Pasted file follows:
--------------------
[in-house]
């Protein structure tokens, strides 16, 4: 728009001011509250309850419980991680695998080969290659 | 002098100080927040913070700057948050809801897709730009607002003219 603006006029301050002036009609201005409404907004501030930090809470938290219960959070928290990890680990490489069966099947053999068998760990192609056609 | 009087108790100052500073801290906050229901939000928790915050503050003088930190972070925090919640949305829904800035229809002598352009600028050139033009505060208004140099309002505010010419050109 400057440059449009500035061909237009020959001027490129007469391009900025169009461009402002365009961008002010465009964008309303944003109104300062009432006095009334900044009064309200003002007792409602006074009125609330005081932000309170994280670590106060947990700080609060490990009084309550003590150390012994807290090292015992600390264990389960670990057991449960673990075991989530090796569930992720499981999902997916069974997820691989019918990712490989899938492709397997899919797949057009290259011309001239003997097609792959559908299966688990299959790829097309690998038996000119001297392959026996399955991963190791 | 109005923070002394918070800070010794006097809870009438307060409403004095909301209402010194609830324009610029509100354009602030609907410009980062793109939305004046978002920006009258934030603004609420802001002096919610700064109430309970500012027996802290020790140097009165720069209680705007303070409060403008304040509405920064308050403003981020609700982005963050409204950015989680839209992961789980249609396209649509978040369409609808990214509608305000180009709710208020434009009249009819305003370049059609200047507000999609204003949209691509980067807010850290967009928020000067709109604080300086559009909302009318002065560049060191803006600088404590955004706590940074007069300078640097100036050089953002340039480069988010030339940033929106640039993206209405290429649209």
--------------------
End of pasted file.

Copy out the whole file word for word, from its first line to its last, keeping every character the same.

[in-house]
């Protein structure tokens, strides 16, 4: 728009001011509250309850419980991680695998080969290659 | 002098100080927040913070700057948050809801897709730009607002003219 603006006029301050002036009609201005409404907004501030930090809470938290219960959070928290990890680990490489069966099947053999068998760990192609056609 | 009087108790100052500073801290906050229901939000928790915050503050003088930190972070925090919640949305829904800035229809002598352009600028050139033009505060208004140099309002505010010419050109 400057440059449009500035061909237009020959001027490129007469391009900025169009461009402002365009961008002010465009964008309303944003109104300062009432006095009334900044009064309200003002007792409602006074009125609330005081932000309170994280670590106060947990700080609060490990009084309550003590150390012994807290090292015992600390264990389960670990057991449960673990075991989530090796569930992720499981999902997916069974997820691989019918990712490989899938492709397997899919797949057009290259011309001239003997097609792959559908299966688990299959790829097309690998038996000119001297392959026996399955991963190791 | 109005923070002394918070800070010794006097809870009438307060409403004095909301209402010194609830324009610029509100354009602030609907410009980062793109939305004046978002920006009258934030603004609420802001002096919610700064109430309970500012027996802290020790140097009165720069209680705007303070409060403008304040509405920064308050403003981020609700982005963050409204950015989680839209992961789980249609396209649509978040369409609808990214509608305000180009709710208020434009009249009819305003370049059609200047507000999609204003949209691509980067807010850290967009928020000067709109604080300086559009909302009318002065560049060191803006600088404590955004706590940074007069300078640097100036050089953002340039480069988010030339940033929106640039993206209405290429649209």